An update on IE 5's peculiarities

An update on IE 5's peculiarities

Microsoft's Internet Explorer (IE) 5 is now a standard part of Windows 98 Second Edition, Microsoft Office 2000 and other Microsoft products. As an upgrade to Version 4.0, IE 5 is billed as having many improvements - but it also has its share of anomalies.

Readers have sent me numerous pointers on IE 5.

The IE 5 behaviour about which the most readers have written to me involves the Back button. This button, of course, is supposed to return the browser to a previously visited Web page. But numerous readers have reported that after a few minutes of surfing the Web, IE 5's Back button won't go back more than one page. When this happens, the Back button is "greyed out" and fails to function. This grey-out can also affect the Forward button, if you've just gone back.

According to Web expert David Pochron, these grey-outs occur because IE 5's Update Frequency is set to Automatic. He suggests changing the Update Frequency to "every time you start Internet Explorer". This restores the Back button's reliability.

I asked Microsoft to comment on this problem. A Microsoft representative, who asked not to be named, said, "This problem should resolve itself every time you restart the browser without even having to change the setting. This is an issue that Microsoft will address in a future update, though timing is to be determined."

Another concern is the display of progressive JPEGs. These graphic files are interlaced - the image is first displayed at one-quarter of its normal resolution, then one-half, and so on. Web designers use progressive JPEGs to help readers decide whether to wait for the whole image to load or switch instead to another page. If you see the first version of the image and decide you are not on the page you want, you can switch to another page without waiting for the full image to download.

"IE 5 still doesn't support progressive loading of progressive JPEGs, like Netscape has for years," Pochron says. "What IE does when it encounters a progressive JPEG is it waits until the entire image has downloaded before displaying it, which can take several minutes for large images over modems. This completely defeats the purpose of the progressive JPEG and actually makes its display slower than if it had been a regular JPEG."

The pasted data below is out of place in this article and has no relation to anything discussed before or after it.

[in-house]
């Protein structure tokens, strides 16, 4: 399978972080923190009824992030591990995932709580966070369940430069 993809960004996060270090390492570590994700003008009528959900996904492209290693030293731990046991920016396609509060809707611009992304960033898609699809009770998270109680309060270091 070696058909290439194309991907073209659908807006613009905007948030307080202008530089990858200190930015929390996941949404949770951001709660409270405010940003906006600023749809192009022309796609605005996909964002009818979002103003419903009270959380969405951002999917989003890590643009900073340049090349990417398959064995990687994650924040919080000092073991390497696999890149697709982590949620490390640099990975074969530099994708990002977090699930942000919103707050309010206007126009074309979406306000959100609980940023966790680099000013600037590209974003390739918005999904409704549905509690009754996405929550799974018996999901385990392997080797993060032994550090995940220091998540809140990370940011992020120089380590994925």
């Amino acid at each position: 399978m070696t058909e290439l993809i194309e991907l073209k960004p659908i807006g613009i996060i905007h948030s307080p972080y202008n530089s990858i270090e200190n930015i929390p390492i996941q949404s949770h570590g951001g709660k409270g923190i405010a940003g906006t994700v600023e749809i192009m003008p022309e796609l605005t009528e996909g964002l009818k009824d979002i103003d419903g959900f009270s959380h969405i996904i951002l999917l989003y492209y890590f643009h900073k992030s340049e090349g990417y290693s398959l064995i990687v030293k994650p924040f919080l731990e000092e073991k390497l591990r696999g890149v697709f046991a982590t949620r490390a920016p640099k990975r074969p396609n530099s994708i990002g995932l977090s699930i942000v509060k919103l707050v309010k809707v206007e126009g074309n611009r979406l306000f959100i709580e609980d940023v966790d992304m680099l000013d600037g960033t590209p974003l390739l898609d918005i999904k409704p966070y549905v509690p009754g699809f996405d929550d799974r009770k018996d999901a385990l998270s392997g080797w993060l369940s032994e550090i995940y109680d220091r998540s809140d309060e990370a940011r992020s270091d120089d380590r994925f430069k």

Pochron also dislikes the fact that, "for some reason, Microsoft disabled the 'alternate image' HTML tag in IE 4.01 and 5 - it worked in IE 4.0. The alternate image tag allows a Web-page designer to specify and display a black-and-white, lower-resolution version of an image before displaying the slow-loading, full-colour, high-res version."

The Microsoft representative's response: "With [progressive JPEGs], Netscape does true rendering, where they will actually put up the blurry image and make numerous passes to get to the clear image. We are not architecturally unable to do this, but customers have not been asking for it, and our priority is to deliver to customers the functionality they are requesting."

What about the original reason CacheSentry was created: the need to replace IE's flawed Web-page cache? Pochron was one of the first to find that IE 3.0 and 4.0 "randomly" delete pages from the cache rather than eliminating the oldest pages first.

"Generally," Pochron says, IE 5 now "does remove the older files from the cache." He recently discovered that IE 3.0 and 4.0 delete files based on their default order rather than their age. The default order is similar to the way DOS lists files if you do not define a sort order, and it isn't necessarily chronological.

For those using IE 3.0 or 4.0, you can download the free CacheSentry utility from http://www.mindspring. com/~dpoch/enigmatic/cachesentry.htm. You may still find some benefits even if you are now using IE 5.

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